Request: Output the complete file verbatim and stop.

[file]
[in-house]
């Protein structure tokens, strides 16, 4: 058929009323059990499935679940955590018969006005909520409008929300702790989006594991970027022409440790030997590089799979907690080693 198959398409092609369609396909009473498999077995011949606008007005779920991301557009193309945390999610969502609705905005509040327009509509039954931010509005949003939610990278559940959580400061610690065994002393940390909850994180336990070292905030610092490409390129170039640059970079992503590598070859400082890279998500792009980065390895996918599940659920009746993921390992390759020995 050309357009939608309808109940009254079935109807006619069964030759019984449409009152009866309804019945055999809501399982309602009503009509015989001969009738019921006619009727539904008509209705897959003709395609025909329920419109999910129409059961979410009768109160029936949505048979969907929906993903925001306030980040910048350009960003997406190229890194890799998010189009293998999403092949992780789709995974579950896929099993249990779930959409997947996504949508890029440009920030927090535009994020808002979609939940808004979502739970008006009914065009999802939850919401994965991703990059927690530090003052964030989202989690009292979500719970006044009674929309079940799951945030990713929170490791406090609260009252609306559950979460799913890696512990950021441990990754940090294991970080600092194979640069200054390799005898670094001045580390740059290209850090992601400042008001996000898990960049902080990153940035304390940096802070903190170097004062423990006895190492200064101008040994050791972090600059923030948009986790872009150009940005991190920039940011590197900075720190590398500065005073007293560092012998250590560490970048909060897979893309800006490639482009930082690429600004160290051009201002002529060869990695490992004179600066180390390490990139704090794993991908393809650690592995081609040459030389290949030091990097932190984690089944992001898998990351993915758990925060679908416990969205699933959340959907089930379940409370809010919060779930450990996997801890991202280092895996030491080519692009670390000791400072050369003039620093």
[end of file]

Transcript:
[in-house]
């Protein structure tokens, strides 16, 4: 058929009323059990499935679940955590018969006005909520409008929300702790989006594991970027022409440790030997590089799979907690080693 198959398409092609369609396909009473498999077995011949606008007005779920991301557009193309945390999610969502609705905005509040327009509509039954931010509005949003939610990278559940959580400061610690065994002393940390909850994180336990070292905030610092490409390129170039640059970079992503590598070859400082890279998500792009980065390895996918599940659920009746993921390992390759020995 050309357009939608309808109940009254079935109807006619069964030759019984449409009152009866309804019945055999809501399982309602009503009509015989001969009738019921006619009727539904008509209705897959003709395609025909329920419109999910129409059961979410009768109160029936949505048979969907929906993903925001306030980040910048350009960003997406190229890194890799998010189009293998999403092949992780789709995974579950896929099993249990779930959409997947996504949508890029440009920030927090535009994020808002979609939940808004979502739970008006009914065009999802939850919401994965991703990059927690530090003052964030989202989690009292979500719970006044009674929309079940799951945030990713929170490791406090609260009252609306559950979460799913890696512990950021441990990754940090294991970080600092194979640069200054390799005898670094001045580390740059290209850090992601400042008001996000898990960049902080990153940035304390940096802070903190170097004062423990006895190492200064101008040994050791972090600059923030948009986790872009150009940005991190920039940011590197900075720190590398500065005073007293560092012998250590560490970048909060897979893309800006490639482009930082690429600004160290051009201002002529060869990695490992004179600066180390390490990139704090794993991908393809650690592995081609040459030389290949030091990097932190984690089944992001898998990351993915758990925060679908416990969205699933959340959907089930379940409370809010919060779930450990996997801890991202280092895996030491080519692009670390000791400072050369003039620093």